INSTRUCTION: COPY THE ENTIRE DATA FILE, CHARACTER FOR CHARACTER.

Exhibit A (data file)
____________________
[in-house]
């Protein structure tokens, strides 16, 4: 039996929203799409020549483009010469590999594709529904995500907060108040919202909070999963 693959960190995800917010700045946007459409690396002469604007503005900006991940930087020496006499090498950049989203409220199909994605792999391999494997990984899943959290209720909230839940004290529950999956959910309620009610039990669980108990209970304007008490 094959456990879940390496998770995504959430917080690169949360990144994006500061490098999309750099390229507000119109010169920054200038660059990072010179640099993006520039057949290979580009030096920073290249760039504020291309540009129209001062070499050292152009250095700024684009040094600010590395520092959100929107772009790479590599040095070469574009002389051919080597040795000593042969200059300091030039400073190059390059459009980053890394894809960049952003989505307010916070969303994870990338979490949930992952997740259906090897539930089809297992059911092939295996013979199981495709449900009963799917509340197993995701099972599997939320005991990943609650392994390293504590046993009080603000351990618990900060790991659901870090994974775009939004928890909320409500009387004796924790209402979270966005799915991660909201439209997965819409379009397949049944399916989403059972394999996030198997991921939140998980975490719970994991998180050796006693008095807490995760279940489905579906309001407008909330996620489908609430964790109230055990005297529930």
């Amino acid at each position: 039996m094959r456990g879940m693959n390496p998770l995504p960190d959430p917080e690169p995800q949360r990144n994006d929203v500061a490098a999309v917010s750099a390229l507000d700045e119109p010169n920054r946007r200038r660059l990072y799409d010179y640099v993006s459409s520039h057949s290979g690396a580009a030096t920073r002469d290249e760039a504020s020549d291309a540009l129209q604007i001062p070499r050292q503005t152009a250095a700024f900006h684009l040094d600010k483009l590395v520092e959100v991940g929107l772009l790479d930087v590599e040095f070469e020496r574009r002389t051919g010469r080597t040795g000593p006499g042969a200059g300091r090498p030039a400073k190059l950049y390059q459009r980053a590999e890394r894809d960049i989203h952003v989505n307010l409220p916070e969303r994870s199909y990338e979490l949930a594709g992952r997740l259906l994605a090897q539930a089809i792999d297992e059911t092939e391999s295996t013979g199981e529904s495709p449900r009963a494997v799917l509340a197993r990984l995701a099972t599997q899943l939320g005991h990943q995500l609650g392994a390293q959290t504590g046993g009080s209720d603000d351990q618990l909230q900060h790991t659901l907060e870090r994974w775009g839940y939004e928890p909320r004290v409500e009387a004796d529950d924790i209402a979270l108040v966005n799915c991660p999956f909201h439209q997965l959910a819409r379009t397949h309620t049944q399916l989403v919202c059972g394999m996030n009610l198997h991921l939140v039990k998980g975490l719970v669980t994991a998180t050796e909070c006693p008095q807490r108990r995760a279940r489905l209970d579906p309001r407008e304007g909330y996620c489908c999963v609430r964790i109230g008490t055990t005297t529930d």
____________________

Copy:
[in-house]
């Protein structure tokens, strides 16, 4: 039996929203799409020549483009010469590999594709529904995500907060108040919202909070999963 693959960190995800917010700045946007459409690396002469604007503005900006991940930087020496006499090498950049989203409220199909994605792999391999494997990984899943959290209720909230839940004290529950999956959910309620009610039990669980108990209970304007008490 094959456990879940390496998770995504959430917080690169949360990144994006500061490098999309750099390229507000119109010169920054200038660059990072010179640099993006520039057949290979580009030096920073290249760039504020291309540009129209001062070499050292152009250095700024684009040094600010590395520092959100929107772009790479590599040095070469574009002389051919080597040795000593042969200059300091030039400073190059390059459009980053890394894809960049952003989505307010916070969303994870990338979490949930992952997740259906090897539930089809297992059911092939295996013979199981495709449900009963799917509340197993995701099972599997939320005991990943609650392994390293504590046993009080603000351990618990900060790991659901870090994974775009939004928890909320409500009387004796924790209402979270966005799915991660909201439209997965819409379009397949049944399916989403059972394999996030198997991921939140998980975490719970994991998180050796006693008095807490995760279940489905579906309001407008909330996620489908609430964790109230055990005297529930």
């Amino acid at each position: 039996m094959r456990g879940m693959n390496p998770l995504p960190d959430p917080e690169p995800q949360r990144n994006d929203v500061a490098a999309v917010s750099a390229l507000d700045e119109p010169n920054r946007r200038r660059l990072y799409d010179y640099v993006s459409s520039h057949s290979g690396a580009a030096t920073r002469d290249e760039a504020s020549d291309a540009l129209q604007i001062p070499r050292q503005t152009a250095a700024f900006h684009l040094d600010k483009l590395v520092e959100v991940g929107l772009l790479d930087v590599e040095f070469e020496r574009r002389t051919g010469r080597t040795g000593p006499g042969a200059g300091r090498p030039a400073k190059l950049y390059q459009r980053a590999e890394r894809d960049i989203h952003v989505n307010l409220p916070e969303r994870s199909y990338e979490l949930a594709g992952r997740l259906l994605a090897q539930a089809i792999d297992e059911t092939e391999s295996t013979g199981e529904s495709p449900r009963a494997v799917l509340a197993r990984l995701a099972t599997q899943l939320g005991h990943q995500l609650g392994a390293q959290t504590g046993g009080s209720d603000d351990q618990l909230q900060h790991t659901l907060e870090r994974w775009g839940y939004e928890p909320r004290v409500e009387a004796d529950d924790i209402a979270l108040v966005n799915c991660p999956f909201h439209q997965l959910a819409r379009t397949h309620t049944q399916l989403v919202c059972g394999m996030n009610l198997h991921l939140v039990k998980g975490l719970v669980t994991a998180t050796e909070c006693p008095q807490r108990r995760a279940r489905l209970d579906p309001r407008e304007g909330y996620c489908c999963v609430r964790i109230g008490t055990t005297t529930d």